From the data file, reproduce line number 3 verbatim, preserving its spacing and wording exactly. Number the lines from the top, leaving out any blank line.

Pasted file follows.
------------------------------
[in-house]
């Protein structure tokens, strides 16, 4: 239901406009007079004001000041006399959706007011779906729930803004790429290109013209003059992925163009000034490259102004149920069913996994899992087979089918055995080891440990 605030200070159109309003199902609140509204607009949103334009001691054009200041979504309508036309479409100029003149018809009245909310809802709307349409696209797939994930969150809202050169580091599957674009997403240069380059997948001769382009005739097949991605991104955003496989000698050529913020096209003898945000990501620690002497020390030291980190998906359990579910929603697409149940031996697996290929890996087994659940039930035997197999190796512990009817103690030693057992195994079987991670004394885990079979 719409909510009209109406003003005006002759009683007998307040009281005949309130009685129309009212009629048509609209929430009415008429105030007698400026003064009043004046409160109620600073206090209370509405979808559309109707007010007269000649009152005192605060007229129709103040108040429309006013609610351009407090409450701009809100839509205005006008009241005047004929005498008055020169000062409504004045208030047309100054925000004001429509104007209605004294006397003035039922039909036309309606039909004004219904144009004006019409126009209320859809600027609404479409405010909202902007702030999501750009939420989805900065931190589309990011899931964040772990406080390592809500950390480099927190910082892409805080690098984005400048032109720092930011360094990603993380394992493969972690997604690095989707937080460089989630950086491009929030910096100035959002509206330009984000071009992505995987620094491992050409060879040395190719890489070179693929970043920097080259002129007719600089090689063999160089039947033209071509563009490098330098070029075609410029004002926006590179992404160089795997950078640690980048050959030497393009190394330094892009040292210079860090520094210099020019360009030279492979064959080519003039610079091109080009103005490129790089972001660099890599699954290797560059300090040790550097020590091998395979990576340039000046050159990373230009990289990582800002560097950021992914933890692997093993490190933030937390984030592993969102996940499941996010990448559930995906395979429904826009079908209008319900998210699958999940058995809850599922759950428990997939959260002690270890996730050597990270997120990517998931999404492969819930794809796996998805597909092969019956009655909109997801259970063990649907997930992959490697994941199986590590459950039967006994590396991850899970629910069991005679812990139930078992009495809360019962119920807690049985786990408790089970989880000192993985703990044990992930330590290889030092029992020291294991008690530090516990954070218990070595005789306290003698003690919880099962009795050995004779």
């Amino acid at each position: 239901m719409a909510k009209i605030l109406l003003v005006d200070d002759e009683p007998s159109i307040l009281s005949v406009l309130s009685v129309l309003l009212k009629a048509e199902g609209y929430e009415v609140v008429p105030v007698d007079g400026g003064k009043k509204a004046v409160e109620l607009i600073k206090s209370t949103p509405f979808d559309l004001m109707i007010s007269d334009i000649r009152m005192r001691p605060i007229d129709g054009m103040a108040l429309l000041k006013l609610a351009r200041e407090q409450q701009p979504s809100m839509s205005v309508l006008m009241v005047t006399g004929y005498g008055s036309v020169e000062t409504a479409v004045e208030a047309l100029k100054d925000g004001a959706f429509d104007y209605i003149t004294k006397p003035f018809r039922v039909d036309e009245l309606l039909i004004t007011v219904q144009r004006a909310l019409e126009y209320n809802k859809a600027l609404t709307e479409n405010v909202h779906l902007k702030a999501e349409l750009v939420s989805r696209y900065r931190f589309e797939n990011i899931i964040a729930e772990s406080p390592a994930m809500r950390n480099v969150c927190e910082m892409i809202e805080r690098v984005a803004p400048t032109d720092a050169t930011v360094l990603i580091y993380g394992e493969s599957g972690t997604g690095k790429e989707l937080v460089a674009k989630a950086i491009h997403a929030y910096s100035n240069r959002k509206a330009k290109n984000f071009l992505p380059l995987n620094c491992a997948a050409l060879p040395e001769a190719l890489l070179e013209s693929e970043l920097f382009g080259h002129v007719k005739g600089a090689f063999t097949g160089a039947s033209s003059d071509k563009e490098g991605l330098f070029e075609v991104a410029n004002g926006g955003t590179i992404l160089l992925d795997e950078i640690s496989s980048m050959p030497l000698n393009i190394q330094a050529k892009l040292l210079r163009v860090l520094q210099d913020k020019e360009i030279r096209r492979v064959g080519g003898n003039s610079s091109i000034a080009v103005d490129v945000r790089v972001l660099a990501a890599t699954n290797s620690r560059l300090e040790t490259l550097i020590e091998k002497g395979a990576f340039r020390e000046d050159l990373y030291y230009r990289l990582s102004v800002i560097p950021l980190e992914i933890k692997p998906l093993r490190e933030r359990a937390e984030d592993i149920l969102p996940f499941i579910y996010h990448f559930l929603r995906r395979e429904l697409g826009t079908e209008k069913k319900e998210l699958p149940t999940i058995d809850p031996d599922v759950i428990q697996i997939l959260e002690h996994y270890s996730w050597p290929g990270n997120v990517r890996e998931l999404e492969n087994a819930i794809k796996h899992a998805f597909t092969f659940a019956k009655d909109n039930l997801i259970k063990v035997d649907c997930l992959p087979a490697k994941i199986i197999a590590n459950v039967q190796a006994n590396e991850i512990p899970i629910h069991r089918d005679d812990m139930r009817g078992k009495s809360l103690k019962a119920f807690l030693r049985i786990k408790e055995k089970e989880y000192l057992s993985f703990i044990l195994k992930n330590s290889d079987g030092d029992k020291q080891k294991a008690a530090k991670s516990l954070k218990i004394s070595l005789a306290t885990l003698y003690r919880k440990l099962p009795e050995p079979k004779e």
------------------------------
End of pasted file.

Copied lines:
């Amino acid at each position: 239901m719409a909510k009209i605030l109406l003003v005006d200070d002759e009683p007998s159109i307040l009281s005949v406009l309130s009685v129309l309003l009212k009629a048509e199902g609209y929430e009415v609140v008429p105030v007698d007079g400026g003064k009043k509204a004046v409160e109620l607009i600073k206090s209370t949103p509405f979808d559309l004001m109707i007010s007269d334009i000649r009152m005192r001691p605060i007229d129709g054009m103040a108040l429309l000041k006013l609610a351009r200041e407090q409450q701009p979504s809100m839509s205005v309508l006008m009241v005047t006399g004929y005498g008055s036309v020169e000062t409504a479409v004045e208030a047309l100029k100054d925000g004001a959706f429509d104007y209605i003149t004294k006397p003035f018809r039922v039909d036309e009245l309606l039909i004004t007011v219904q144009r004006a909310l019409e126009y209320n809802k859809a600027l609404t709307e479409n405010v909202h779906l902007k702030a999501e349409l750009v939420s989805r696209y900065r931190f589309e797939n990011i899931i964040a729930e772990s406080p390592a994930m809500r950390n480099v969150c927190e910082m892409i809202e805080r690098v984005a803004p400048t032109d720092a050169t930011v360094l990603i580091y993380g394992e493969s599957g972690t997604g690095k790429e989707l937080v460089a674009k989630a950086i491009h997403a929030y910096s100035n240069r959002k509206a330009k290109n984000f071009l992505p380059l995987n620094c491992a997948a050409l060879p040395e001769a190719l890489l070179e013209s693929e970043l920097f382009g080259h002129v007719k005739g600089a090689f063999t097949g160089a039947s033209s003059d071509k563009e490098g991605l330098f070029e075609v991104a410029n004002g926006g955003t590179i992404l160089l992925d795997e950078i640690s496989s980048m050959p030497l000698n393009i190394q330094a050529k892009l040292l210079r163009v860090l520094q210099d913020k020019e360009i030279r096209r492979v064959g080519g003898n003039s610079s091109i000034a080009v103005d490129v945000r790089v972001l660099a990501a890599t699954n290797s620690r560059l300090e040790t490259l550097i020590e091998k002497g395979a990576f340039r020390e000046d050159l990373y030291y230009r990289l990582s102004v800002i560097p950021l980190e992914i933890k692997p998906l093993r490190e933030r359990a937390e984030d592993i149920l969102p996940f499941i579910y996010h990448f559930l929603r995906r395979e429904l697409g826009t079908e209008k069913k319900e998210l699958p149940t999940i058995d809850p031996d599922v759950i428990q697996i997939l959260e002690h996994y270890s996730w050597p290929g990270n997120v990517r890996e998931l999404e492969n087994a819930i794809k796996h899992a998805f597909t092969f659940a019956k009655d909109n039930l997801i259970k063990v035997d649907c997930l992959p087979a490697k994941i199986i197999a590590n459950v039967q190796a006994n590396e991850i512990p899970i629910h069991r089918d005679d812990m139930r009817g078992k009495s809360l103690k019962a119920f807690l030693r049985i786990k408790e055995k089970e989880y000192l057992s993985f703990i044990l195994k992930n330590s290889d079987g030092d029992k020291q080891k294991a008690a530090k991670s516990l954070k218990i004394s070595l005789a306290t885990l003698y003690r919880k440990l099962p009795e050995p079979k004779e």